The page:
Sunday, July 29, 2012

Organic Inhabitants: The Creature Comforts of David Hicks and Patricia Sannit @ Mindy Solomon Gallery

Patricia Sannit, "Tower"

 Organic forms in ceramics are to be expected. Clay comes from the earth, was used to hold food and water stores for a very long time, and is directly formed by human hands. Organic forms often slip into a lot of work with more geometrics. Thirteen thousand years old., the medium spans half the history of modern man in its utilitarian and art guises.

 In Patricia Sannit's "Tower", over a dozen disks are stacked vertically. Many have markings along the edges, annotations on the horizontal plane that are shifted into another dimension by their verticality. Shorter cycles and longer ones.

David Hicks, "Flora, Dark Bloom"

 Mindy Solomon has consistently brought first-rate emerging and established ceramics artists from around the world to the Bay area and art fairs. In Organic Inhabitants, the work of David Hicks and Patricia Sannit are brought together.

On the left is "Flora, Dark Bloom" by David Hicks. The forms are engorged with fertility and life. They reach out to the light, engaged in a phototropic slow-motion choreography, a sensous sun dance concentrating light, water, minerals into a brief, shining moment of life.

Both artists have a close-to-the-earth awareness. For Hicks it draws from agricultural proceses and cycles of germination, growth, maturation, fruitfulness, decay, and a return to the earth, primal stages for everything that lives. Patricia Sannit is connected via literally digging into the earth in archaeological sites. She told me at the opening of the show about a specific moment during a dig when she unearthed an artifact, and a moment of illumination followed, things coming together in her heart and mind, revealing a connection that would unfold into her future.

David Hicks and one of his "Still Life" works.
The agricultural cycles have deep connections to human culture and is analogous to human life cycles. One thing that is evidenced in the work is the fecundity of plants. In the hanging "Still Life" series, gourd-like swollen forms (which also edge out into other forms, all organic) hang heavy on steel cables from the wall, like harvested crops.  The other forms, floral, fruit-cluster-like forms project strong reproductive power underscored by mortality.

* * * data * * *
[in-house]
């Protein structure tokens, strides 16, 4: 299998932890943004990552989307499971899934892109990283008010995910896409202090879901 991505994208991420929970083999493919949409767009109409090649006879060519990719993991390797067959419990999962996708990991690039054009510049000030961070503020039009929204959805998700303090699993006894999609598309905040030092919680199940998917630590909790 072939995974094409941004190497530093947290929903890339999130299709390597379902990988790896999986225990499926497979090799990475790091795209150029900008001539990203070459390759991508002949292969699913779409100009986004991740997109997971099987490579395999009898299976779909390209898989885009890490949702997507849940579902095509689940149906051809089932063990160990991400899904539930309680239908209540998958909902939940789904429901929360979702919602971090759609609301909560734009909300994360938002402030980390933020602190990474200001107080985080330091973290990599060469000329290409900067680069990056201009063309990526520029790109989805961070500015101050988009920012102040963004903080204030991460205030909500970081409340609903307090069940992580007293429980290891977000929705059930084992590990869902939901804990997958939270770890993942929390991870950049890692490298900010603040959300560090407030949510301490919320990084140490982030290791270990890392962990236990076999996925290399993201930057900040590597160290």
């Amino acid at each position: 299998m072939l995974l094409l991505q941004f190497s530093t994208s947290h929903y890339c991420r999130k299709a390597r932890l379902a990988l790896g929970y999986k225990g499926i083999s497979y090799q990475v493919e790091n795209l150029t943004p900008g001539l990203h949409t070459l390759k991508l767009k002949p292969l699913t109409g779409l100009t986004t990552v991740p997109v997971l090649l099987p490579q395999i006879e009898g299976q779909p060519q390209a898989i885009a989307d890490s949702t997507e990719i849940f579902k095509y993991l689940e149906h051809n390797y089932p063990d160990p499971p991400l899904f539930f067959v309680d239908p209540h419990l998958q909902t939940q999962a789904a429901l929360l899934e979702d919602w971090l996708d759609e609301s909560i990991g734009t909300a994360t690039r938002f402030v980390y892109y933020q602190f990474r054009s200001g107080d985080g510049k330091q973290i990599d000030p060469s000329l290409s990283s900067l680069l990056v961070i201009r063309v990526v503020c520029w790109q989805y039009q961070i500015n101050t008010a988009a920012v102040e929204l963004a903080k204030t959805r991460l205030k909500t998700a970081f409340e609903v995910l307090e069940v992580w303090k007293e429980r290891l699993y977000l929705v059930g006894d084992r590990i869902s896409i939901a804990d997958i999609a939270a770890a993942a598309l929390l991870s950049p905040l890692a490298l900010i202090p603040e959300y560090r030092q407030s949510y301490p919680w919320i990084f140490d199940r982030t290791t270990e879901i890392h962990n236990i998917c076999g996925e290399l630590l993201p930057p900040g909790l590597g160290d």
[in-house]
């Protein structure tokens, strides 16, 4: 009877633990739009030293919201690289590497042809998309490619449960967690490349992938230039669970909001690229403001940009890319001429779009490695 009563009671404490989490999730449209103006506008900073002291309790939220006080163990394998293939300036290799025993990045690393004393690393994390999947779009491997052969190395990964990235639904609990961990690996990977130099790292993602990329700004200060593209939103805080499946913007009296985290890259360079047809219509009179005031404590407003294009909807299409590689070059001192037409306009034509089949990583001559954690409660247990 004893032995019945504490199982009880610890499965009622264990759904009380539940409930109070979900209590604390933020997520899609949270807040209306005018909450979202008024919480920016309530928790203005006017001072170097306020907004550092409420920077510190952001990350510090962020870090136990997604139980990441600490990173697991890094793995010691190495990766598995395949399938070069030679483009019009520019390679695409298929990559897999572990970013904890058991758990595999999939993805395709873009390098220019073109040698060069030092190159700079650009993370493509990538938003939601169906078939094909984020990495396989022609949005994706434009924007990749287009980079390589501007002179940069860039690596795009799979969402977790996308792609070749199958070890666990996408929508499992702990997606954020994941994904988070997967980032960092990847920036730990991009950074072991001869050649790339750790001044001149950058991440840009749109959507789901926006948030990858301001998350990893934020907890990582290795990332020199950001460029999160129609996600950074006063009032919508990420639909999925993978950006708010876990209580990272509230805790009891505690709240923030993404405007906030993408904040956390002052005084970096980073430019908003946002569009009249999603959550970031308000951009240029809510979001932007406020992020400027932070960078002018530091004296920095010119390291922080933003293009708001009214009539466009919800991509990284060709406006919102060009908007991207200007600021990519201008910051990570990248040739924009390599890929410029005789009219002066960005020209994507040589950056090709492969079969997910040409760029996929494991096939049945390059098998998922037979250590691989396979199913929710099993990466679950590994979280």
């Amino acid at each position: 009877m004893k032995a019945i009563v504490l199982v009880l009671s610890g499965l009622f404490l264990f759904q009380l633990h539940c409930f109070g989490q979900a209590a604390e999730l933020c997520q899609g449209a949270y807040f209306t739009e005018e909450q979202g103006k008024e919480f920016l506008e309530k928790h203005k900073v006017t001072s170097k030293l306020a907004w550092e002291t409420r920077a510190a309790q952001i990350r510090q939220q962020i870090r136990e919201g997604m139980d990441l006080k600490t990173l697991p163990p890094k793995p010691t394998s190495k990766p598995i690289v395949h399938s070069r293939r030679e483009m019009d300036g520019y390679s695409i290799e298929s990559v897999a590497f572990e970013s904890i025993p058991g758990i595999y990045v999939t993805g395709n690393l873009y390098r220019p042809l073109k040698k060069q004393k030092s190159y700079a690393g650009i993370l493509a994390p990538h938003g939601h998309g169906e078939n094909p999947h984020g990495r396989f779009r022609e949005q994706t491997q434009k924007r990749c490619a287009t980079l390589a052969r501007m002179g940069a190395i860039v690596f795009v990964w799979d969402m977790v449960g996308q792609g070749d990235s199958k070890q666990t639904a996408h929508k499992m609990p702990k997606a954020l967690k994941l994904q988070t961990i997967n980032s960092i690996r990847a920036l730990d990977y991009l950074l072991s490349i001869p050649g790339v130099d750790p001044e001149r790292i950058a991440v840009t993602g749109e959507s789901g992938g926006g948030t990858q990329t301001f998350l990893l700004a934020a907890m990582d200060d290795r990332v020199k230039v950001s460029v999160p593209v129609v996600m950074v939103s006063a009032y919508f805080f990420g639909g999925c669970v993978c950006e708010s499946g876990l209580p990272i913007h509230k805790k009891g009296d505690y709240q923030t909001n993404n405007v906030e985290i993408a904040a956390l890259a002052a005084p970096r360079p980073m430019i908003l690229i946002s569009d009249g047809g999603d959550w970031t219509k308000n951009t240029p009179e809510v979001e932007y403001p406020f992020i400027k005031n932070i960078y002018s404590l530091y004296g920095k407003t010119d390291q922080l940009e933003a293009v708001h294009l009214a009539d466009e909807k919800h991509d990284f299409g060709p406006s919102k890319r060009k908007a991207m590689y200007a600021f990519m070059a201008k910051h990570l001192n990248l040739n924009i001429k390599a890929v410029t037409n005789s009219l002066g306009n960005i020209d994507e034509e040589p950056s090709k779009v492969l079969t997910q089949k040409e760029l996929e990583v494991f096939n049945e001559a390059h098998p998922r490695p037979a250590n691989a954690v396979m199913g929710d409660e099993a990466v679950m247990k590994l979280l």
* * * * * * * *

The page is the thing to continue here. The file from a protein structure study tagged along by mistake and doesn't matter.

Patricia Sannit, "Helios I" 
Patricia Sannit's work is about continuity, human evolution and exploration of forms across time. Tens of thousands of years of human lives engaged in the mysteries and revelations of forms and time. Our perceptions and attempts to grasp time, to use geometry to see the invisible, store and transmit feelings in an archaeological context, are expressed in these fictional artifacts made during the artist's life & about the layering of hundred of human generations. Sustained exploration over many human cycles. Her glazes give the impression of ancient markings and unearthed forms. In "Helios I", on left, note how the circular form is broken up into calendrical markings in four (seasonal?) sections.

Patricia Sannit, "Tidal Pool low POV
top view
Sannit also incorporates megalithic tropes downsized into her work. Most will view "Tidal Pool" from above, where it has a bowl/pool like form into it, also marked with various triangles, etc. harkening back to humanity's early days as beach bums. On the left is a side view from tabletop level. What looks like "legs" for the form bear a similarity to a type of megalithic structure called a dolmen, where a large cap stone is held up by a trio of vertical ones.

Ancient Dolmen

I spoke with David Hicks about his work. One of the things we talked about were his glazes. Although he is fluent with glazes, he told me he is not a glaze chemist, but deliberately experiments, reaching, trying new things.

The curator juxtaposes these two artists wisely in terms of the medium, but more so conceptually. Both address somewhat similar concerns, through cycles and different kinds of continuity, the biological and cultural. Something any living/mortal creature can take comfort in.

Congratulations to artists Hicks and Sannit, to Mindy Solomon for hosting and curation, and to her crew for a good show.

--- Luis

Mindy Solomon Gallery is located at   The show runs through Sept 8th. Admission is free.

Mindy Solomon Gallery
124 2nd Ave. NE
St. Petersburg, FL 33701

ph 727.502.0852
Gallery Hours
Wed-Sat: 11am - 5pm
Monday: Closed
Tuesday: By Appointment

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